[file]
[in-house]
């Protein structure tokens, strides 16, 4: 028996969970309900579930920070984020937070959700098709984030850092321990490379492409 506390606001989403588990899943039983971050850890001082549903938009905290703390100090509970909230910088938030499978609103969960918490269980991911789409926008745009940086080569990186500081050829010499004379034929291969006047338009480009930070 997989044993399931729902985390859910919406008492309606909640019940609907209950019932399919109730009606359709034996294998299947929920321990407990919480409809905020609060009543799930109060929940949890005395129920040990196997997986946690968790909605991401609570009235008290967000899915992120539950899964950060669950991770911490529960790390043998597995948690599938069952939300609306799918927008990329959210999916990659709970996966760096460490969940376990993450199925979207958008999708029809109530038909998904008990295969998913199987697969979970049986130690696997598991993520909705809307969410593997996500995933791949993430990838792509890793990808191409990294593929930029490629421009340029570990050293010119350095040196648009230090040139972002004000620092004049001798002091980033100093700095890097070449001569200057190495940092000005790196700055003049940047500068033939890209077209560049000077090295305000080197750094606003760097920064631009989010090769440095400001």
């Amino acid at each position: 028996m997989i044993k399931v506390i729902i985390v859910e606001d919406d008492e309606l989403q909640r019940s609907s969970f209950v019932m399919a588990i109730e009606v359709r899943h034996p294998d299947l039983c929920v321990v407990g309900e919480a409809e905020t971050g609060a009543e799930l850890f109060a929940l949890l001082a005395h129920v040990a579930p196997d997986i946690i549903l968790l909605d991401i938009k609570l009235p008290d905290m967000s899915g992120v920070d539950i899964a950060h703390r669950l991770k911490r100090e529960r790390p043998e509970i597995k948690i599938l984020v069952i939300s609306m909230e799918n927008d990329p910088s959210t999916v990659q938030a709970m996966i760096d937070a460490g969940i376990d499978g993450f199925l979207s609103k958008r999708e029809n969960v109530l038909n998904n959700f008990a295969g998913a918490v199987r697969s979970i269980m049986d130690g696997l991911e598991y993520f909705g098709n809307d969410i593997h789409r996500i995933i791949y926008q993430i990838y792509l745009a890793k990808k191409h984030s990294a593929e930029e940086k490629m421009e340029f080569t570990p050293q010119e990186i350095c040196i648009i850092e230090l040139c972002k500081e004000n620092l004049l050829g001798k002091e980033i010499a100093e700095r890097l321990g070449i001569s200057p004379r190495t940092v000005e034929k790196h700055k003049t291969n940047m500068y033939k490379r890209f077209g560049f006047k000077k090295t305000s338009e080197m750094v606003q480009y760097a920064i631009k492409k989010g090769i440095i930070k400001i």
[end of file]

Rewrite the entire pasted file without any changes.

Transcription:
[in-house]
């Protein structure tokens, strides 16, 4: 028996969970309900579930920070984020937070959700098709984030850092321990490379492409 506390606001989403588990899943039983971050850890001082549903938009905290703390100090509970909230910088938030499978609103969960918490269980991911789409926008745009940086080569990186500081050829010499004379034929291969006047338009480009930070 997989044993399931729902985390859910919406008492309606909640019940609907209950019932399919109730009606359709034996294998299947929920321990407990919480409809905020609060009543799930109060929940949890005395129920040990196997997986946690968790909605991401609570009235008290967000899915992120539950899964950060669950991770911490529960790390043998597995948690599938069952939300609306799918927008990329959210999916990659709970996966760096460490969940376990993450199925979207958008999708029809109530038909998904008990295969998913199987697969979970049986130690696997598991993520909705809307969410593997996500995933791949993430990838792509890793990808191409990294593929930029490629421009340029570990050293010119350095040196648009230090040139972002004000620092004049001798002091980033100093700095890097070449001569200057190495940092000005790196700055003049940047500068033939890209077209560049000077090295305000080197750094606003760097920064631009989010090769440095400001």
């Amino acid at each position: 028996m997989i044993k399931v506390i729902i985390v859910e606001d919406d008492e309606l989403q909640r019940s609907s969970f209950v019932m399919a588990i109730e009606v359709r899943h034996p294998d299947l039983c929920v321990v407990g309900e919480a409809e905020t971050g609060a009543e799930l850890f109060a929940l949890l001082a005395h129920v040990a579930p196997d997986i946690i549903l968790l909605d991401i938009k609570l009235p008290d905290m967000s899915g992120v920070d539950i899964a950060h703390r669950l991770k911490r100090e529960r790390p043998e509970i597995k948690i599938l984020v069952i939300s609306m909230e799918n927008d990329p910088s959210t999916v990659q938030a709970m996966i760096d937070a460490g969940i376990d499978g993450f199925l979207s609103k958008r999708e029809n969960v109530l038909n998904n959700f008990a295969g998913a918490v199987r697969s979970i269980m049986d130690g696997l991911e598991y993520f909705g098709n809307d969410i593997h789409r996500i995933i791949y926008q993430i990838y792509l745009a890793k990808k191409h984030s990294a593929e930029e940086k490629m421009e340029f080569t570990p050293q010119e990186i350095c040196i648009i850092e230090l040139c972002k500081e004000n620092l004049l050829g001798k002091e980033i010499a100093e700095r890097l321990g070449i001569s200057p004379r190495t940092v000005e034929k790196h700055k003049t291969n940047m500068y033939k490379r890209f077209g560049f006047k000077k090295t305000s338009e080197m750094v606003q480009y760097a920064i631009k492409k989010g090769i440095i930070k400001i």